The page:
The New Model Army and the End of the War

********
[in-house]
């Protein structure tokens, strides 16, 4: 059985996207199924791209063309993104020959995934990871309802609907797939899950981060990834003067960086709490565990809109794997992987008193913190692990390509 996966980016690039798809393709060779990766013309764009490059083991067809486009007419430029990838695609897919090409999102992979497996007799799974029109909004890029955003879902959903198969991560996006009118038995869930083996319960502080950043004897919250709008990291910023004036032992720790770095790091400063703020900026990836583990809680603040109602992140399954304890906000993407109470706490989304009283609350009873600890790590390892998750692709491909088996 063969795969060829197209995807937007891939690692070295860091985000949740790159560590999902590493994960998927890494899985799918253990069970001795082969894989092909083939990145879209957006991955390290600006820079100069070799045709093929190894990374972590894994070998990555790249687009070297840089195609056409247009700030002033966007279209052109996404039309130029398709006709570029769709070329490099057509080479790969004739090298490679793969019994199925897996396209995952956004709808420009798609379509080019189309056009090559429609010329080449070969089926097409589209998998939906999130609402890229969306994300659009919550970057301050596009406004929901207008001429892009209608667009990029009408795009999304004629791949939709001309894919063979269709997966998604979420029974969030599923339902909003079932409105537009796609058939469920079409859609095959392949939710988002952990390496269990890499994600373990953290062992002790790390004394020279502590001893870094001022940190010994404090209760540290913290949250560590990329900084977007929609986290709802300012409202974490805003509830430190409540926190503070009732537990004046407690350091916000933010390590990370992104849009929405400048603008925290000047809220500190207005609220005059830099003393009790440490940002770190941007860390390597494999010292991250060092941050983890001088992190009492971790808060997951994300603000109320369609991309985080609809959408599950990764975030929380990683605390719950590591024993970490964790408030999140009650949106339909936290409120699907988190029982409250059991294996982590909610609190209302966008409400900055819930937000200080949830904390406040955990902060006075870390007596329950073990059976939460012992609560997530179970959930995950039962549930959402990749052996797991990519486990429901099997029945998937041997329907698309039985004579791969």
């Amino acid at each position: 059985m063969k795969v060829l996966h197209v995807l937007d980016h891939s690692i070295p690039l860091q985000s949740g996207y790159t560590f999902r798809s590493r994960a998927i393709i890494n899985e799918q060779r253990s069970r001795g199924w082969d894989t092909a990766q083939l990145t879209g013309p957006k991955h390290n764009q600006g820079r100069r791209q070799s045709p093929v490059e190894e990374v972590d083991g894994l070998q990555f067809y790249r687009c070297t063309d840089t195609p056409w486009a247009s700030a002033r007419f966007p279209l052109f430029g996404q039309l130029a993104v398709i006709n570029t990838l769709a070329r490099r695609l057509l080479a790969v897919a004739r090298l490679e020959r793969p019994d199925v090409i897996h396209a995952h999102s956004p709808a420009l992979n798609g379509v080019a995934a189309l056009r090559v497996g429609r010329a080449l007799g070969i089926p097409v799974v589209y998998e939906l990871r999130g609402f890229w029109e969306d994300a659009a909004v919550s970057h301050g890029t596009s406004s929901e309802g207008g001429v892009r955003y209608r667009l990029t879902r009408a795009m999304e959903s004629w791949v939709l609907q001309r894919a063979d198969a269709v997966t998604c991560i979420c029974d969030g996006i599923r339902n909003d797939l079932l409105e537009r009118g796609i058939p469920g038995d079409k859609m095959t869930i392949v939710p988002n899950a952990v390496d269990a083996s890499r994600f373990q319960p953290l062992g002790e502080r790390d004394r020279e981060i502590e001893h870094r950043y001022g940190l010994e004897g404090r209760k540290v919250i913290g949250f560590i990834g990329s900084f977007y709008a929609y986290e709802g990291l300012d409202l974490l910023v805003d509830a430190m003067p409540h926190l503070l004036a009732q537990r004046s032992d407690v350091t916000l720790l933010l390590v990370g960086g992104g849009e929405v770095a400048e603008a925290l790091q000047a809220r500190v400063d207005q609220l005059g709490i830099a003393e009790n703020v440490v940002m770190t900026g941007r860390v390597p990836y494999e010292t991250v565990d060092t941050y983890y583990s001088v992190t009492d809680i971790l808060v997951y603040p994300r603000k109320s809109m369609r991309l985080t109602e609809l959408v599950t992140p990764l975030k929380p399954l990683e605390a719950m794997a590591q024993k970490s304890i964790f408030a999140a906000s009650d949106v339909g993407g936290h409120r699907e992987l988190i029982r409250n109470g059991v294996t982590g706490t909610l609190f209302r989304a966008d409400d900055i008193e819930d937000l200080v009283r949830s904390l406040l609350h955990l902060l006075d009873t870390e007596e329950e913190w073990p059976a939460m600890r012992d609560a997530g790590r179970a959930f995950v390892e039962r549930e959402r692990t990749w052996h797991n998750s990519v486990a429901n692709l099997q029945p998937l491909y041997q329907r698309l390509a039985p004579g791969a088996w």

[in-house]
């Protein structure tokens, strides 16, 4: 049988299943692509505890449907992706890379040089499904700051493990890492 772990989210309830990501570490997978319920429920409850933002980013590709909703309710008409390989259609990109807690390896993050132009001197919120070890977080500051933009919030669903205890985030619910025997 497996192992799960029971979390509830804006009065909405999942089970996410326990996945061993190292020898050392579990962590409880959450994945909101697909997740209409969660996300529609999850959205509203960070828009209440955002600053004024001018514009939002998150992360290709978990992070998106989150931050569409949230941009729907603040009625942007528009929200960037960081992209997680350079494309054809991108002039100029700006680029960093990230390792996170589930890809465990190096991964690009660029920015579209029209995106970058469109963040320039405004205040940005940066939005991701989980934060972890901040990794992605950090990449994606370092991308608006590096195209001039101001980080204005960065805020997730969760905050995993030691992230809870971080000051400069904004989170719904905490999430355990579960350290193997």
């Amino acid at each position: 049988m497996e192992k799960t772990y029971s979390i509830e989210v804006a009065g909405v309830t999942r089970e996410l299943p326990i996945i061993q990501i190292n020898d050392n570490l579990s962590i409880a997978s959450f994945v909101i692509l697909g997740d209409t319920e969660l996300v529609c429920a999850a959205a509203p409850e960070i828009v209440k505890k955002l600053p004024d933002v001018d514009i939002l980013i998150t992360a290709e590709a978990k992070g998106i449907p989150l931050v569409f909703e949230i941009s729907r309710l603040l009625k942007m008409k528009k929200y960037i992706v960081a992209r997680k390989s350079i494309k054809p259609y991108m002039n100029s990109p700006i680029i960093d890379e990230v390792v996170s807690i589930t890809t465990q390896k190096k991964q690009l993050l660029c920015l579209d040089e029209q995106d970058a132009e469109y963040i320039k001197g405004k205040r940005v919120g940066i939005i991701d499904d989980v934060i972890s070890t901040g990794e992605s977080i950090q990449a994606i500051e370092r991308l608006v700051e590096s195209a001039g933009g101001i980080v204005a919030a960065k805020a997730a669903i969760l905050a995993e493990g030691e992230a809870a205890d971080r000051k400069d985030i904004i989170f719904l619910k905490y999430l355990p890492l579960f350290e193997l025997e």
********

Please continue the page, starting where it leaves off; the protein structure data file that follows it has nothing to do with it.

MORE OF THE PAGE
In December 1644, the House of Commons decided that its armies must be restructured to ensure victory in the field. Only after months of negotiations, however, did the House of Lords concur with the formation of the New Model Army, to be composed of the armies of Essex, Manchester, and Waller. On April 3, 1645, these commanders were removed by the Self-Denying Ordinance, for the discharging of the Members of both Houses from all offices, both military and civilian. The one exception made was for Cromwell, who sat in the Commons but was appointed lieutenant general of horse of the New Model Army, which was to be commanded by Sir Thomas Fairfax. Charles I left Oxford in May and had to decide on his strategy for the new campaign season. His queen had left England for the safety of her native France, and his 14-year-old heir, Charles, prince of Wales, had been sent to the loyalist West Country. The king then fatefully decided to split his forces. He and Rupert, now commander in chief, would march north, while 3,000 of his cavalry were sent west. In the meantime, Fairfax and the New Model Army had been directed on various inconclusive missions by the Committee of Both Kingdoms. Only when the king surprised the parliamentary stronghold of Leicester in the Midlands on May 31 did the committee give Fairfax permission to proceed as he saw fit. Fairfax immediately set off in pursuit of the king’s army. On June 14, the New Model Army, numbering 14,000 17,000 men, encountered the king’s 10,000 men at Naseby in Northamptonshire. Despite their inferior numbers, the seasoned royalist infantry held its own, but the parliamentary cavalry, led by Cromwell, proved to be the deciding factor. In the end, the king’s army was totally broken, with over 4,000 of his infantry captured. The king, however, did escape to Wales, where he began recruiting new forces. Fairfax was determined to bring the war to an end as quickly as possible. There was a growing war-weariness in the country, and popular self-defense forces, called Clubmen, had arisen in many locales against the depredations of both armies. The New Model Army marched west, carefully avoiding any confrontations with the Clubmen en route, and defeated the last major royalist field army at Langport in Somerset on July 10. But rather than pursue the fleeing royalists farther west, Fairfax concentrated on cutting them off by capturing a series of royalist strongholds, among them Bristol, which Prince Rupert surrendered on September 10. The war wound down that winter as the New Model Army again turned west, where Hopton surrendered the king’s last forces in March 1646, but not before sending the prince of Wales out of the country. With his son safely away, Charles I surrendered himself on May 5 to the Scottish army. The civil war had come to an end. But the long-sought peace did not bring a final resolution to the contentious questions concerning state and church in England. Instead, a more radicalized New Model Army made up of men such as Cromwell, who wanted independent congregations began to part ways with its nominal commander, Parliament. Fairfax remained lord general through the royalist uprisings in 1648, which he and Cromwell put down, but he played no part in the trial and execution of Charles I in January 1649. Nor would he lead the New Model Army against his former allies the Scots when they supported Charles II, which led to Fairfax’s resignation in 1650. Cromwell then assumed control not only of the New Model Army but also of the English state until his death in 1658. Yet even Cromwell could not formulate a permanent form of government, and, in 1660, the Stuart monarchy was restored. Because of distances and the lapse of time in communications, the newly founded British North American colonies played no direct role in the civil war. The Puritans of New England favored the parliamentary cause, while the royal colony of Virginia remained loyal to Charles I. The Virginia House of Burgesses even condemned the king’s execution, but not until October 1649, some nine months after his death. Florene S. Memegalos See also: Charles I; Charles II; Cromwell, Oliver; Puritanism. Bibliography Clarendon, Edward Hyde, Earl of. The History of the Rebellion and Civil Wars in England Begun in the Year 1641. 6 vols. Edited by W. Dunn Macray. Oxford, UK: Clarendon, 1888. Gardiner, S. R. History of the Great Civil War, 1642 1649. 4 vols. London: Longman, Green: 1901 1904. Reprint, London: Windrush, 1987. Kenyon, John. The Civil Wars of England. London: Weidenfeld and Nicolson, 1988. Prall, Stuart E. The Puritan Revolution and the English Civil War. Malabar, FL: Krieger, 2002. Roots, Ivan. The Great Rebellion: 1642 1660. London: B. T. Batsford, 1966. Wedgwood, C. V. The King’s War, 1641 1647. London: Collins, 1958. New Model Army – Wikipedia, the free encyclopedia History of the British Army – Wikipedia, the free encyclopedia Xi’s new model army The Economist

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